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By David Bianculli and David Bianculli,Special to The Sun | November 25, 1994
It's the day after Thanksgiving, and you know what that means. For the next month, TV schedules will be overloaded with Christmas and other holiday specials. Tonight's best bet, though, is one on CBS in which Frank Sinatra sings the same songs, though not at the same time, as a new roster of guestcollaborators.* "Disney's Greatest Hits on Ice" (8 p.m.-10 p.m., Channel 11) -- And Nancy Kerrigan thought just being in the Mickey Mouse parade at Disney World was corny. Tonight she plays Snow White and skates to a song from "The Lion King."
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By Tim Smith, The Baltimore Sun | June 11, 2014
Just when you thought you had endured the last of Midweek Madness, it's back. And, for no evident reason, it has decided to foist something truly mad on you -- "Dot's Nice, Donna Fight," sung by two great artists, Rosemary Clooney and Marlene Dietrich in the early 1950s. I heard it and I still don't believe it. But the harpsichord is such a classy touch, no?
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By ERIC R. DANTON and ERIC R. DANTON,HARTFORD COURANT | December 18, 2005
For a long time after the death of her son, Voletta Wallace lost her identity. "I didn't even know if I had a name," she says. "I was just Biggie's mom." Biggie, of course, was Notorious B.I.G., the iconic rapper killed in Los Angeles in a 1997 shooting incident that has never been solved. Now, more than eight years later, Wallace has reclaimed herself with a book, Biggie: Voletta Wallace Remembers Her Son, Christopher Wallace, aka Notorious B.I.G., and a promotional tour for a new album of duets featuring Biggie juxtaposed with a slew of the rap world's biggest stars.
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By Julie Scharper, The Baltimore Sun | April 22, 2014
OK, can I just say something crazy? Maybe it's the party talking or the chocolate fondue, but these Navy baseball players lip syncing "Love is an Open Door" from "Frozen" wins the Internet.  Sure, you might be sick of hearing the kids shriek the lyrics to the song's from this winter's Disney hit, but you can't watch this video without cracking a smile. It helps that the guys,  Brad Borosak and Matt Kilby , are pretty cute. And just wait till the third guy pops into view.
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By J. D. Considine and J. D. Considine,Pop Music Critic | November 26, 1993
DUETSElton John (MCA 10926)They say two heads are better than one. But two singers? Frankly, that depends on the pairing. Take Elton John's "Duets." When he's joined by performers eager to meet him on his own terms -- singers like k.d. lang, for example, whose input helps kick "Teardrops" into high gear, or George Michael, who takes the melodrama of "Don't Let the Sun Go Down on Me" as seriously as John does -- the music sparkles. It's a shame there isn't more of that kind of chemistry here; for the most part, the album's most entertaining moments tend more toward such cast-against-type novelties as John getting down with Don Henley on the Temptations tune "Shakey Ground," or hearing a reprise of "Don't Go Breaking My Heart" with RuPaul in the Kiki Dee role (which, campy as it may be, is still more listenable than Dee's duet on "True Love")
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By KNIGHT RIDDER/TRIBUNE | April 3, 2005
Death hasn't stopped Ray Charles from inspiring yet another musical trend. In the wake of the legend's recent Grammy-grabbing success with Genius Loves Company, two other well-seasoned artists are trying to stage comebacks by mimicking that album's canny strategy. The duets on Genius saw Charles bonding with a host of well-worn names, including Bonnie Raitt, Elton John, Norah Jones and Willie Nelson. Currently, Jerry Lee Lewis and Herbie Hancock are recording albums in that format. Lewis' as-yet-untitled CD - his first studio work since 1995 - will feature Bruce Springsteen, Mick Jagger and Keith Richards, Neil Young, B.B. King, Little Richard, Don Henley, Eric Clapton, Buddy Guy, Kid Rock, Rod Stewart and Kris Kristofferson.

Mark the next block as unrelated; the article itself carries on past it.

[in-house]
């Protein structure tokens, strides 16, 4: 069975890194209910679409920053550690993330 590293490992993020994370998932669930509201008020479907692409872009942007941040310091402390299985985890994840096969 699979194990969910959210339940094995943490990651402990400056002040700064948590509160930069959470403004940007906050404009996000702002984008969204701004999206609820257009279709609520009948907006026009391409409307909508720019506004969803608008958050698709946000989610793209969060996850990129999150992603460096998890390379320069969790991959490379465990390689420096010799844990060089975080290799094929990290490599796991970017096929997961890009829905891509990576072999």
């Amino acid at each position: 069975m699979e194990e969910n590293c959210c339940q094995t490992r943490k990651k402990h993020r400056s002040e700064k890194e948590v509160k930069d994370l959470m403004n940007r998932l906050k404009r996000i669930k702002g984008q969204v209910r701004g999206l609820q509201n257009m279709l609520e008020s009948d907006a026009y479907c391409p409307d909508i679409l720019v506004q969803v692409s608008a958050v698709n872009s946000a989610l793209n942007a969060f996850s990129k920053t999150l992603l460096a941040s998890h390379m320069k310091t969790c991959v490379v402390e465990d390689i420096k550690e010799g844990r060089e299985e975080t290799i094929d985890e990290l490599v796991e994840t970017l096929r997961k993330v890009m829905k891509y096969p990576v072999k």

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By J. D. Considine and J. D. Considine,Sun Pop Music Critic | November 15, 1994
Given both the nature of Frank Sinatra's reputation and the exceptional sales engendered by his last album, "Duets," it shouldn't come as any surprise that its sequel, "Duets II" (Capitol 28103, arriving in stores today), is the focus of a large and ambitious publicity campaign.Considering the names on the new album -- Linda Ronstadt, Lena Horne, Gladys Knight, Willie Nelson, Neil Diamond and Chrissie Hynde, to name a few -- it's easy to understand why the record company folks would be eager to, er, "start spreading the news."
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By Steve Morse and Steve Morse,NEW YORK TIMES NEWS SERVICE | August 31, 2004
Critics who assume that artists make their best work when they are young just haven't been paying attention lately. Johnny Cash, Warren Zevon, and Joe Strummer made exceptional music in the last years of their lives, and joining that list is Ray Charles. His final album - in stores today - is a tantalizing collection of duets with old and young admirers, from B.B. King and Willie Nelson to Bonnie Raitt, Norah Jones and James Taylor. Charles' Genius Loves Company, completed before he died of complications from liver disease at age 73 on June 10, is a true musical event that confirms his status as the "Genius of Soul."
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By Ann Hornaday and Ann Hornaday,SUN FILM CRITIC | September 15, 2000
"Duets" is a romantic ensemble drama-slash-road movie that takes place in the rarified parallel universe of karaoke. Like fans of "Star Trek" and other sub-cultures, karaoke has its own devoted partisans, people who live for the night at their local bar, where they can sing along to pre-recorded versions of their favorite songs to the delight or agony of their fellow crooners. It's a rich human vein to tap, but "Duets" uses karaoke as a backdrop, without providing a deeper context. The movie follows three duos who've been thrown together by fate - each of whom is travelling to a karaoke championship in Omaha, where their destinies, inevitably, catch up with them.
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By David Hinckley and David Hinckley,New York Daily News | July 24, 1994
If Spanish has been the the loving tongue for Julio Iglesias, he hasn't done badly in other tongues, either.His first English-language album, 1984's "1100 Bel Air Place," sold more than 3 million copies and spawned the hit single "To All the Girls I've Loved Before," a duet with Willie Nelson.That last fact, you might think, would be good reason for Mr. Iglesias to pick a Nelson song as the title track for his new English-language album, "Crazy."Except, "I didn't know 'Crazy' was a Willie Nelson song," Mr. Iglesias says with a laugh.